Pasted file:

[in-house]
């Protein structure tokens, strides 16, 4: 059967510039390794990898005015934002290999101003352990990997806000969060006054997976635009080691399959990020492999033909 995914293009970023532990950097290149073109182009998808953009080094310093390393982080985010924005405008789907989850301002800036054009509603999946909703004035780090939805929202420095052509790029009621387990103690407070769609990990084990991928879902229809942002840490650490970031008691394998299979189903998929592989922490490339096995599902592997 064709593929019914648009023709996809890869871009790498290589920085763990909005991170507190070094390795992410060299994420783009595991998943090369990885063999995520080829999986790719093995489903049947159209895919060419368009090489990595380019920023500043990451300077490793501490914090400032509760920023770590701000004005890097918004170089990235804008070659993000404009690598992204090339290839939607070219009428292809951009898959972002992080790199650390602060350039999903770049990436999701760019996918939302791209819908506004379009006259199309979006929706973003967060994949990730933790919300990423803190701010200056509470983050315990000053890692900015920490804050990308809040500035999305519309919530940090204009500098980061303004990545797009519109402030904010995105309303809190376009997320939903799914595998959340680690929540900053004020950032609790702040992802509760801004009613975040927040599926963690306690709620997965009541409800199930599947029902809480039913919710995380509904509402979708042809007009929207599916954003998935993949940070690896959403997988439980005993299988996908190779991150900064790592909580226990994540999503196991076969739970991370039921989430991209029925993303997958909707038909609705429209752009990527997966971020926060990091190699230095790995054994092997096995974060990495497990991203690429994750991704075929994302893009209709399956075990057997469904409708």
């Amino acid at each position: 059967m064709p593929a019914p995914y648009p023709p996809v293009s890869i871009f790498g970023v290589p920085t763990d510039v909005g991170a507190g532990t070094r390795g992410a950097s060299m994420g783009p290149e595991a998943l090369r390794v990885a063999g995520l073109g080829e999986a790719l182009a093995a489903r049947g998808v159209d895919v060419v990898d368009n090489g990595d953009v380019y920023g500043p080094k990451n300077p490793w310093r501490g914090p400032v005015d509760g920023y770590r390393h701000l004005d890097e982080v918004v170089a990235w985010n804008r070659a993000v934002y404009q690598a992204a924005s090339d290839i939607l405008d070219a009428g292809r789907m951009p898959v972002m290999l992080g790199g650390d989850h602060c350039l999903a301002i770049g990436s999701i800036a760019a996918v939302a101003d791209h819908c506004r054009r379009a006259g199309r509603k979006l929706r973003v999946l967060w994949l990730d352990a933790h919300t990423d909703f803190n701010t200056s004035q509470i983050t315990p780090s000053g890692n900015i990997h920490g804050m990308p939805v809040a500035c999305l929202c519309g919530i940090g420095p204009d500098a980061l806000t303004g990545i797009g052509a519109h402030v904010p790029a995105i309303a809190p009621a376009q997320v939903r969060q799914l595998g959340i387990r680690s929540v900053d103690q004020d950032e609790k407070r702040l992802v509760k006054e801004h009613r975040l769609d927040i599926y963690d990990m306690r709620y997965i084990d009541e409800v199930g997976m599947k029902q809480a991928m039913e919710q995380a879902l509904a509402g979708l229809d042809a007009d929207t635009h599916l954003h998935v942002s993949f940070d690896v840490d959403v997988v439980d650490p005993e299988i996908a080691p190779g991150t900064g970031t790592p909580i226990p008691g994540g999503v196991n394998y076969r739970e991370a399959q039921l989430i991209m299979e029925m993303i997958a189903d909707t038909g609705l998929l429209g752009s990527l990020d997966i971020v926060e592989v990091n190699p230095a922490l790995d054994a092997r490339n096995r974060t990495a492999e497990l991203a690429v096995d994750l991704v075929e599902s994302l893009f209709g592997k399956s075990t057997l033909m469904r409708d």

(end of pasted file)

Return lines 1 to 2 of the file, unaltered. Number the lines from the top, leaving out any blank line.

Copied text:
[in-house]
């Protein structure tokens, strides 16, 4: 059967510039390794990898005015934002290999101003352990990997806000969060006054997976635009080691399959990020492999033909 995914293009970023532990950097290149073109182009998808953009080094310093390393982080985010924005405008789907989850301002800036054009509603999946909703004035780090939805929202420095052509790029009621387990103690407070769609990990084990991928879902229809942002840490650490970031008691394998299979189903998929592989922490490339096995599902592997 064709593929019914648009023709996809890869871009790498290589920085763990909005991170507190070094390795992410060299994420783009595991998943090369990885063999995520080829999986790719093995489903049947159209895919060419368009090489990595380019920023500043990451300077490793501490914090400032509760920023770590701000004005890097918004170089990235804008070659993000404009690598992204090339290839939607070219009428292809951009898959972002992080790199650390602060350039999903770049990436999701760019996918939302791209819908506004379009006259199309979006929706973003967060994949990730933790919300990423803190701010200056509470983050315990000053890692900015920490804050990308809040500035999305519309919530940090204009500098980061303004990545797009519109402030904010995105309303809190376009997320939903799914595998959340680690929540900053004020950032609790702040992802509760801004009613975040927040599926963690306690709620997965009541409800199930599947029902809480039913919710995380509904509402979708042809007009929207599916954003998935993949940070690896959403997988439980005993299988996908190779991150900064790592909580226990994540999503196991076969739970991370039921989430991209029925993303997958909707038909609705429209752009990527997966971020926060990091190699230095790995054994092997096995974060990495497990991203690429994750991704075929994302893009209709399956075990057997469904409708």